Our Flag
H. Doc. 100—247
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Fort McHenry is located in Baltimore, Maryland. This low citadel overlooks the entrance to Baltimore harbor and it is where the Americans defended the city against British land and naval attack on September 13-14 in 1814. It was during this battle that Francis Scott Key began the draft to "The Star-Spangled Banner" after seeing the flag still flying after a day and night of bombardment.

The fort continued in active military service for nearly a century after the battle but changing technology eventually made it obsolete as a coastal defense system. Today the 43-acre fort is preserved as a national monument and historic shrine. The property is managed by the National Park Service and the flag is flown over the fort 24 hours a day.



The Flag House is located on the northwest corner of Albemarle and Pratt Streets in Baltimore, Maryland. It was the home of Mary Pickersgill from 1807 to 1857, and it was where she made the original "Star-Spangled Banner," which measured 30 by 42 feet. The stripes were two feet wide and the stars were two feet from point to point. Mrs. Pickersgill was paid $405.90 for her services. The flag was delivered to Fort McHenry on August 19, 1813, a full year before the Battle of Baltimore.

In 1876, Caroline Pickersgill Purdy wrote a letter to Georgiana Armistead Appleton, daughter of the Fort McHenry Commandant, in which she recounted the details of the making of the flag. Caroline wrote:

"It was made by my mother, Mrs. Mary Pickersgill, and I assisted her. My grandmother, Rebecca Young, made the first flag of the Revolution under General Washington's directions, and for this reason my mother was selected by Commodore Barney and General Stricker to make this star-spangled banner, being an exceedingly patriotic woman. This flag, I think, contained four hundred yards of bunting, and my mother worked many nights until twelve o'clock to complete it in a given time."

The flag bears the autograph of Lt. Col. George Armistead as well as the date of the British bombardment. The flag remained in the Armistead family for many years until it was loaned to the Smithsonian for an official display in 1907. On December 19, 1912, it was donated to the Smithsonian where it is now on permanent exhibit. In 1914, much-needed preservative work was done on the flag by Mrs. Amelia Fowler and several other restoration experts. Although the flag was reduced in size in order to repair it, the reinforcement technique used has preserved its existence.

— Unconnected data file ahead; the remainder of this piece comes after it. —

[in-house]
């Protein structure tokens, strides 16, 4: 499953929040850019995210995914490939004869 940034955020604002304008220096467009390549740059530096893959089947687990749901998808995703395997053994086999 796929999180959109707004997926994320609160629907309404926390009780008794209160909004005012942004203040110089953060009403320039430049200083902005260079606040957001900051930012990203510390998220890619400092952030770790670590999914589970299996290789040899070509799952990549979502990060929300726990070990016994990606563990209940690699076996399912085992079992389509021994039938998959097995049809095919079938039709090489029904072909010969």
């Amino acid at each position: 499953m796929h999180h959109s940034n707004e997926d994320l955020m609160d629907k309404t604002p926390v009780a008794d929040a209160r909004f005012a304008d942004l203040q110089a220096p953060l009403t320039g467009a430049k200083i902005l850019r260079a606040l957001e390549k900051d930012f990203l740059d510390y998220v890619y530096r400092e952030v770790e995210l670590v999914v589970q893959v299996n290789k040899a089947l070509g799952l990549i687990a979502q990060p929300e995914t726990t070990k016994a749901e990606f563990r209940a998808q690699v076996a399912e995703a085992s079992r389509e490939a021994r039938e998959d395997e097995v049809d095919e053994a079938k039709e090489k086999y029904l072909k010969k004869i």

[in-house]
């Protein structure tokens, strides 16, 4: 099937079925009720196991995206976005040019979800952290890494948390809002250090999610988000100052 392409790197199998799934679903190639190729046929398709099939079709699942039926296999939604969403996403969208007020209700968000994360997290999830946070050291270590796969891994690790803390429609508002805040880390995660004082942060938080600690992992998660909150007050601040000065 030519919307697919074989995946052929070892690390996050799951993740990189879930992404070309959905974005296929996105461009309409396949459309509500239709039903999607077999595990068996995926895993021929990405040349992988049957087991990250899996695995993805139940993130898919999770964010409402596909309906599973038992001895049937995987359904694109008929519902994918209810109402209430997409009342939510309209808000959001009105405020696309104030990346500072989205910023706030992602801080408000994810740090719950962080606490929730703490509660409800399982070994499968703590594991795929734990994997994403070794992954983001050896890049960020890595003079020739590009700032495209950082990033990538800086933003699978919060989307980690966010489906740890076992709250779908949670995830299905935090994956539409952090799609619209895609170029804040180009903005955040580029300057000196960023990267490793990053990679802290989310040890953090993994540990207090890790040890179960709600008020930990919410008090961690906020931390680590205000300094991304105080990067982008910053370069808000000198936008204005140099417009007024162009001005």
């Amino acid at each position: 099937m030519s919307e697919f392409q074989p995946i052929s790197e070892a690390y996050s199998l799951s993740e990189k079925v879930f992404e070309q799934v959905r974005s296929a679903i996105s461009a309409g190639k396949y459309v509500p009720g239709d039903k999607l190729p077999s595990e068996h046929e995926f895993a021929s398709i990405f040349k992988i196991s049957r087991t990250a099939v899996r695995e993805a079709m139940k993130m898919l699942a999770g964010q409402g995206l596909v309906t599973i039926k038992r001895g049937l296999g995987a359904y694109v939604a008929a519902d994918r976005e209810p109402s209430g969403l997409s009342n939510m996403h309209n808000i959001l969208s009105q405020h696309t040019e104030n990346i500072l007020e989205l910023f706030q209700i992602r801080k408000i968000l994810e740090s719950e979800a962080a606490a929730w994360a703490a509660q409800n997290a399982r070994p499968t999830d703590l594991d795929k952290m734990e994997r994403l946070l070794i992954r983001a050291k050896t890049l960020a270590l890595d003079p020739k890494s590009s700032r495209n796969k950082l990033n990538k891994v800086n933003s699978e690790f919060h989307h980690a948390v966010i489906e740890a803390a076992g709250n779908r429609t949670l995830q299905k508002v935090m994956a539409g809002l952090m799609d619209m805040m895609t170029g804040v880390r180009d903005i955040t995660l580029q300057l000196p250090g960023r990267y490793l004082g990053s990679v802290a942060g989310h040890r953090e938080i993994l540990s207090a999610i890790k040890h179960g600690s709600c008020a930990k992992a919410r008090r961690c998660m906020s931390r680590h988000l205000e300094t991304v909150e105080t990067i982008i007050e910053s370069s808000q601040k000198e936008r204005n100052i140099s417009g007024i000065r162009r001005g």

The Flag House is a National Historic Landmark, and is operated by an independent non-profit association. The flag is flown over the house 24 hours a day.

by Francis Scott Key, September 1814
(Sung to the tune"To Anacreon in Heaven")

"Oh, say! can you see, by the dawn's early light,
   What so proudly we hail'd at the twilight's last gleaming?
Whose broad stripes and bright stars, thro' the perilous fight,
   O'er the ramparts we watched, were so gallantly streaming?
And the rockets' red glare, the bombs bursting in air,
   Gave proof thro' the night that our flag was still there.
O say! does that Star-Spangled Banner yet wave
   O'er the land of the free and the home of the brave?

"On the shore, dimly seen thro' the mists of the deep,
   Where the foe's haughty host in dread silence reposes,
What is that which the breeze, o'er the towering steep,
   As it fitfully blows, half conceals, half discloses?
Now it catches the gleam of the morning's first beam,
   In full glory reflected, now shines on the stream.
'Tis the Star-Spangled Banner. O long may it wave
   O'er the land of the free and the home of the brave.

"And where is that band who so vauntingly swore,
   That the havoc of war and the battle's confusion
A home and a country should leave us no more?
   Their blood has wash'd out their foul footsteps' pollution.
No refuge could save the hireling and slave
   From the terror of flight or the gloom of the grave,
And the Star-Spangled Banner in triumph doth wave
   O'er the land of the free and the home of the brave.

"O thus be it ever when freemen shall stand
   Between their lov'd home and the war's desolation,
Blest with vict'ry and peace, may the Heav'n-rescued land
   Praise the pow'r that hath made and preserv'd us a nation.
Then conquer we must, when our cause it is just,
   And this be our motto, 'In God is our trust.'
And the Star-Spangled Banner in triumph shall wave
   O'er the land of the free and the home of the brave."

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Last Updated: 16-Feb-2010